How much exercise you need depends on the intensity of your workouts. Beginners, intermediates and those in very good shape work out at different heart rates and for different duration. A moderate-intensity workout is similar to a brisk walk, causing you to breathe hard as you keep your heart rate elevated. There are a number of ways to stay in your target heart rate range during exercise.
Moderate vs. Vigorous
A moderate intensity cardio workout puts you at approximately 50 to 65 percent of your maximum heart rate. This might be comparable to speed walking or using a treadmill at approximately 4 mph, depending on your conditioning, or riding a bike on level terrain at 5 to 9 mph, according to the Centers for Disease Control and Prevention. You'll breathe harder and might perspire, but you won't be panting and soaking wet when you're done exercising. You reach a vigorous level when you increase your speed to a jogging pace, or 65 to 80 percent of your maximum heart rate.
Aim for 150 minutes of moderate intensity cardio exercise each week, recommends the American Heart Association. Five 30-minute workouts weekly will help you improve your heart health and maintain your weight. If you can't exercise for 30 minutes at a time at this speed, start with two 15-minute workouts or three 10-minute workouts each day to help you build stamina and endurance.
Tracking Heart Rate
Use a personal heart rate monitor, one that comes with a cardio machine, or take your pulse during your workouts to keep yourself in your target heart rate range for exercise. If you're a male, subtract your age from 220 to get your maximum heart rate. Women should subtract 88 percent of their age from 206 to get a more accurate maximum heart rate, recommends Northwestern Medicine researchers, who studied the heart rates of 5,500 women and released their findings in 2010. (Their formula has not yet been adopted by the AMA or other medical institutions.) Multiply your maximum heart rate by 0.50 and 0.65 to get your target heart rate for moderate intensity exercise. If your maximum heart rate is 180, your target heart rate for exercise is 90 to 117 beats per minute.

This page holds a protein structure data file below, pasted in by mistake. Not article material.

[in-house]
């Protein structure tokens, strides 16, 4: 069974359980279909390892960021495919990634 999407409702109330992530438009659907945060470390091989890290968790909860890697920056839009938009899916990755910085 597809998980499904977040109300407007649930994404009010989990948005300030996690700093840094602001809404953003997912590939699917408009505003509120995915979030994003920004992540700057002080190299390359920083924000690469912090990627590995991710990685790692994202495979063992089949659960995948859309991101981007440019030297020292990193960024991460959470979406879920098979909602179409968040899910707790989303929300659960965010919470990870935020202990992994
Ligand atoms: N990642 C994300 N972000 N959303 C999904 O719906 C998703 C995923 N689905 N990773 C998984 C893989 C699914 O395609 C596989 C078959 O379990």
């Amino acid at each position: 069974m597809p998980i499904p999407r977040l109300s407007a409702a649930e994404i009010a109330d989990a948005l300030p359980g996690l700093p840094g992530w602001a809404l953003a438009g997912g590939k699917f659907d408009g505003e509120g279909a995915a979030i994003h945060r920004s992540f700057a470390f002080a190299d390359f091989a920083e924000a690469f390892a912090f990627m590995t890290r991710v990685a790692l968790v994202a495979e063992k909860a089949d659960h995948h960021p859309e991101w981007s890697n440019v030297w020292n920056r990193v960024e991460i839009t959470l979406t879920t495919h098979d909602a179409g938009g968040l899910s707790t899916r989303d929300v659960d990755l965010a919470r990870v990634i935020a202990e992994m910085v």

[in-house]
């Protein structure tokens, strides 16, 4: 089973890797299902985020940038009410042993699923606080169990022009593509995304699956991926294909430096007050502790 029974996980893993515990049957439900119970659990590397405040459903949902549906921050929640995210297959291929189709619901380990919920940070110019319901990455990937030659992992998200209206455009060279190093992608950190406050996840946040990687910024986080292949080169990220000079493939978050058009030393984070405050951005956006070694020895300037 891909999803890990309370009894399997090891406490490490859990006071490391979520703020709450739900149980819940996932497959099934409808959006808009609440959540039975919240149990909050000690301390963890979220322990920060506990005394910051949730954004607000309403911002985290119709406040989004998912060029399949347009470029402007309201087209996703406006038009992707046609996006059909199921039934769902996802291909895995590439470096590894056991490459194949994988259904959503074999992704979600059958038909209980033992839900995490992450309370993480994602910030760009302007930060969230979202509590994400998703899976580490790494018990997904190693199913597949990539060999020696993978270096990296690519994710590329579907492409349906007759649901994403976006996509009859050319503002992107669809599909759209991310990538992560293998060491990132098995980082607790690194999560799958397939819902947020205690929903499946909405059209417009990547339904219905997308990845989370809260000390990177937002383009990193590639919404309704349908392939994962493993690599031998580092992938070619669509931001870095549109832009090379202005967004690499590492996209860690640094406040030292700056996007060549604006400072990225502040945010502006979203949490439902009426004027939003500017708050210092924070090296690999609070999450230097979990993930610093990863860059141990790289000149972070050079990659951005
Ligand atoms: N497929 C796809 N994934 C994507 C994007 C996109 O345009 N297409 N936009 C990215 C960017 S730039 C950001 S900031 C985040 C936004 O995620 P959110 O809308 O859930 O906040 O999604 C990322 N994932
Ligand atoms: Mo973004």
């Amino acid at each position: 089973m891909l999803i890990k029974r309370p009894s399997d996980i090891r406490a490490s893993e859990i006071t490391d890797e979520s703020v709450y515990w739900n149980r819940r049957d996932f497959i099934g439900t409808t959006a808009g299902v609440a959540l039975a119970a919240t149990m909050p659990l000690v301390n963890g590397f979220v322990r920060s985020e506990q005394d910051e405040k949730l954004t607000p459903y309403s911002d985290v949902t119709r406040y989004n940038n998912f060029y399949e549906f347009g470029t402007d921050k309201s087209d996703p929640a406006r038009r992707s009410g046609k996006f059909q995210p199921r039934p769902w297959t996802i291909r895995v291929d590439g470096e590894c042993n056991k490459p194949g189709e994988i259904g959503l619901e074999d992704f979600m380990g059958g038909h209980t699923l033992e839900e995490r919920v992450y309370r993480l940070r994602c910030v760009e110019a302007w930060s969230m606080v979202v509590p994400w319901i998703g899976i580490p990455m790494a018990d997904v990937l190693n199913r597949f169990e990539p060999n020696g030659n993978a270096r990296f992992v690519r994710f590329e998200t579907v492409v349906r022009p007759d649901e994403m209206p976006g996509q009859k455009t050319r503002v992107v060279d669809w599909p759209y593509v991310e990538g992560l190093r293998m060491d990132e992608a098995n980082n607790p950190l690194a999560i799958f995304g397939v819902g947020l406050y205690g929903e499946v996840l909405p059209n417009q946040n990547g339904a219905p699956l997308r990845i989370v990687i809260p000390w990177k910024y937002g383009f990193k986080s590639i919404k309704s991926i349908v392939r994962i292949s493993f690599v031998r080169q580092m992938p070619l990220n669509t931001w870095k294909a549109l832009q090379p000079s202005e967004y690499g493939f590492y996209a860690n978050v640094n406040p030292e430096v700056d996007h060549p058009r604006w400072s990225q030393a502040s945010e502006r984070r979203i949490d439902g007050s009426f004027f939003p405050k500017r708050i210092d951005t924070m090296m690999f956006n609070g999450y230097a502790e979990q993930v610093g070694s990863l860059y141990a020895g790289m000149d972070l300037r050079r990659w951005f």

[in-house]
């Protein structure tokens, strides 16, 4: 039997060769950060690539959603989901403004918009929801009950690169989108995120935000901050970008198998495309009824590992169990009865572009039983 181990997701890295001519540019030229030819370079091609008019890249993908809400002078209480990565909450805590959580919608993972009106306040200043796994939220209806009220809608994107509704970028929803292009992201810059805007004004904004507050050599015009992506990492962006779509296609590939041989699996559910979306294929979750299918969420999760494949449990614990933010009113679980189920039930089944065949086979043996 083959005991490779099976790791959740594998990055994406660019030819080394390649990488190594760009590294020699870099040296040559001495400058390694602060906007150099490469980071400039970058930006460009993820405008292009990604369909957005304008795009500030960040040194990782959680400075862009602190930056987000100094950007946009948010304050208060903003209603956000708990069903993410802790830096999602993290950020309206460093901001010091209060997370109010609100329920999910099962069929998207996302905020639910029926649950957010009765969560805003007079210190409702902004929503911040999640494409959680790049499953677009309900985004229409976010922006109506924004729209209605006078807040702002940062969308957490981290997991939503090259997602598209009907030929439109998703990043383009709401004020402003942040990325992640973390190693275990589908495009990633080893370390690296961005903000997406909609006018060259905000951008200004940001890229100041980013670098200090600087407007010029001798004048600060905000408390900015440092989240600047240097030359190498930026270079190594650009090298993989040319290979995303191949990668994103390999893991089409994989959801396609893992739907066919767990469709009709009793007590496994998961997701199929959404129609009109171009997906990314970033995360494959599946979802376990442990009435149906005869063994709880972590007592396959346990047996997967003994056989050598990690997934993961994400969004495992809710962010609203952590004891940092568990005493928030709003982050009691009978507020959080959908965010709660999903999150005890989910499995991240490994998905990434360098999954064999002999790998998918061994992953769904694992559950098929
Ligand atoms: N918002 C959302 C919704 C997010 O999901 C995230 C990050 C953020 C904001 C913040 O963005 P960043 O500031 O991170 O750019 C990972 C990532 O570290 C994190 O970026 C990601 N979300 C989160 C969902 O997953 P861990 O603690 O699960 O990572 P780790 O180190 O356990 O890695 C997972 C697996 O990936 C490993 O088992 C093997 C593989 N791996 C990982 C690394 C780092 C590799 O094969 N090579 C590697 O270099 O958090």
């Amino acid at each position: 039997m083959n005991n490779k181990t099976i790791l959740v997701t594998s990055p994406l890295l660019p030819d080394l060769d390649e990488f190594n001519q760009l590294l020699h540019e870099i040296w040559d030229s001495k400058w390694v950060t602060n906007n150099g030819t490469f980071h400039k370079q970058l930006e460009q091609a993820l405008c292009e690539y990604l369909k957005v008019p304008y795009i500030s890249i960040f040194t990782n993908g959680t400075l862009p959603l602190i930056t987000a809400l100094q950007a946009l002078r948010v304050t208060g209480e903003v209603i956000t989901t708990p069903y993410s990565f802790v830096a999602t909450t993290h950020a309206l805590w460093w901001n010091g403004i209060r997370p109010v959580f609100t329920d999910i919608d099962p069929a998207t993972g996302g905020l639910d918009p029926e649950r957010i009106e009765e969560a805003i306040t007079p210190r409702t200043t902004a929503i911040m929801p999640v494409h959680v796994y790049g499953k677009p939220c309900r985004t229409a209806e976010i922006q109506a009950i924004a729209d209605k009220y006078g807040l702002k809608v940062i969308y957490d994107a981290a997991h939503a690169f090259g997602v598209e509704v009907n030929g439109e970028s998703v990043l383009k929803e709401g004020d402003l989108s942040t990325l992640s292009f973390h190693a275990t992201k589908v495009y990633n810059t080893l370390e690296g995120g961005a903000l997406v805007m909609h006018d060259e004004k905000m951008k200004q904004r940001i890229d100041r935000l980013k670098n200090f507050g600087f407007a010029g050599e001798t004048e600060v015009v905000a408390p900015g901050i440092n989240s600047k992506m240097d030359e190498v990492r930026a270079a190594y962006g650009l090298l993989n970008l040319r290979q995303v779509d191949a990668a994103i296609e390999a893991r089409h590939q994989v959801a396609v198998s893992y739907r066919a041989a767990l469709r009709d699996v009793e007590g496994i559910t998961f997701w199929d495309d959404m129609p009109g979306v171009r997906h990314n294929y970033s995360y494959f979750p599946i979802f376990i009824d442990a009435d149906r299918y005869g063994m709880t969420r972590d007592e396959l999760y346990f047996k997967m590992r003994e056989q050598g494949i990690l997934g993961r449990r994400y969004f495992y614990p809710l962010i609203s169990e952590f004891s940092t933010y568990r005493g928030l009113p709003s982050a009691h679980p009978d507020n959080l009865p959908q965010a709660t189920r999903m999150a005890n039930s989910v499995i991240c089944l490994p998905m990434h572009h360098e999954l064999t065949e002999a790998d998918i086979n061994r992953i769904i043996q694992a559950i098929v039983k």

Health and fitness professional use different formulas and definitions to describe exercise intensity. Some recommend вЂњfat-burningвЂќ cardio workouts starting as low as 50 percent of your maximum heart rate, while others recommend you work out at 70 percent to 80 percent of your maximum heart rate. Don't use target heart rate formulas, treadmill speeds, stationary bike speedometers or electronic calories-burned displays to force you into a workout intensity. Try to find the maximum intensity you can sustain for the duration of your workout without stopping or injuring yourself. Talk while you are exercising. If you can't, reduce your speed. Keep track of your speed and heart rate during your workouts and try to raise your intensity every week or two as you build cardio strength and stamina.